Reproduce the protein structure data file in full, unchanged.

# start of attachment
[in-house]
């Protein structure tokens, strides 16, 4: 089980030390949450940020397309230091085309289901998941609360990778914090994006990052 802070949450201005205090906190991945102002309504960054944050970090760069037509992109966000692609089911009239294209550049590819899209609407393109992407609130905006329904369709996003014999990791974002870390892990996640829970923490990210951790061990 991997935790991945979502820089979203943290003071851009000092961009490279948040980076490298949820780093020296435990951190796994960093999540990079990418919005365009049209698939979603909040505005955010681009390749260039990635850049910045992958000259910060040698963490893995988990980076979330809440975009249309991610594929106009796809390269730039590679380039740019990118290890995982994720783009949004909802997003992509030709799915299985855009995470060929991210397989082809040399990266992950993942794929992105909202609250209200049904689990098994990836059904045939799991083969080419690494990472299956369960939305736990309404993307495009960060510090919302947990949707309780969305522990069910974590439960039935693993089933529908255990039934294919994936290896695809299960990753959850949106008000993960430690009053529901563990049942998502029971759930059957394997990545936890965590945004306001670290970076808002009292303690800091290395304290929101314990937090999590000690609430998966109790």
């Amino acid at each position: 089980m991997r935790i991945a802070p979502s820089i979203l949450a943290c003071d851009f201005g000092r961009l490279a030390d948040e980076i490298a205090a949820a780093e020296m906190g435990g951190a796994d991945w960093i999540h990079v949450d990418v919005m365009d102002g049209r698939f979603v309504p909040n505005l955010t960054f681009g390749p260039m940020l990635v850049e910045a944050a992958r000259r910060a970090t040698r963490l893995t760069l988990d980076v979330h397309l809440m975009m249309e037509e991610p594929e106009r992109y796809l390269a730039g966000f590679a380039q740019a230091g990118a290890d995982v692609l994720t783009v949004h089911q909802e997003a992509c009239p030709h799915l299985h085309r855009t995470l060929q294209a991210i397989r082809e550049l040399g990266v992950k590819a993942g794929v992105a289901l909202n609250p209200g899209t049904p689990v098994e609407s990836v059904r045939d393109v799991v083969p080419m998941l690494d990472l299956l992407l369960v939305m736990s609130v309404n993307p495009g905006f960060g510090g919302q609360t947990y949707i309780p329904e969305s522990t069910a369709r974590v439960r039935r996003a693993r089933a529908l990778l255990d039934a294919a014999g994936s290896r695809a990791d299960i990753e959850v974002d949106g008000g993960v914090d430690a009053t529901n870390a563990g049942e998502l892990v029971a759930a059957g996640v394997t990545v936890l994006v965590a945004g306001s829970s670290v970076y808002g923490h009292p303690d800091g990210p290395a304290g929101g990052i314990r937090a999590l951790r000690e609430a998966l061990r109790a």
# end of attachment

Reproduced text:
[in-house]
């Protein structure tokens, strides 16, 4: 089980030390949450940020397309230091085309289901998941609360990778914090994006990052 802070949450201005205090906190991945102002309504960054944050970090760069037509992109966000692609089911009239294209550049590819899209609407393109992407609130905006329904369709996003014999990791974002870390892990996640829970923490990210951790061990 991997935790991945979502820089979203943290003071851009000092961009490279948040980076490298949820780093020296435990951190796994960093999540990079990418919005365009049209698939979603909040505005955010681009390749260039990635850049910045992958000259910060040698963490893995988990980076979330809440975009249309991610594929106009796809390269730039590679380039740019990118290890995982994720783009949004909802997003992509030709799915299985855009995470060929991210397989082809040399990266992950993942794929992105909202609250209200049904689990098994990836059904045939799991083969080419690494990472299956369960939305736990309404993307495009960060510090919302947990949707309780969305522990069910974590439960039935693993089933529908255990039934294919994936290896695809299960990753959850949106008000993960430690009053529901563990049942998502029971759930059957394997990545936890965590945004306001670290970076808002009292303690800091290395304290929101314990937090999590000690609430998966109790």
């Amino acid at each position: 089980m991997r935790i991945a802070p979502s820089i979203l949450a943290c003071d851009f201005g000092r961009l490279a030390d948040e980076i490298a205090a949820a780093e020296m906190g435990g951190a796994d991945w960093i999540h990079v949450d990418v919005m365009d102002g049209r698939f979603v309504p909040n505005l955010t960054f681009g390749p260039m940020l990635v850049e910045a944050a992958r000259r910060a970090t040698r963490l893995t760069l988990d980076v979330h397309l809440m975009m249309e037509e991610p594929e106009r992109y796809l390269a730039g966000f590679a380039q740019a230091g990118a290890d995982v692609l994720t783009v949004h089911q909802e997003a992509c009239p030709h799915l299985h085309r855009t995470l060929q294209a991210i397989r082809e550049l040399g990266v992950k590819a993942g794929v992105a289901l909202n609250p209200g899209t049904p689990v098994e609407s990836v059904r045939d393109v799991v083969p080419m998941l690494d990472l299956l992407l369960v939305m736990s609130v309404n993307p495009g905006f960060g510090g919302q609360t947990y949707i309780p329904e969305s522990t069910a369709r974590v439960r039935r996003a693993r089933a529908l990778l255990d039934a294919a014999g994936s290896r695809a990791d299960i990753e959850v974002d949106g008000g993960v914090d430690a009053t529901n870390a563990g049942e998502l892990v029971a759930a059957g996640v394997t990545v936890l994006v965590a945004g306001s829970s670290v970076y808002g923490h009292p303690d800091g990210p290395a304290g929101g990052i314990r937090a999590l951790r000690e609430a998966l061990r109790a």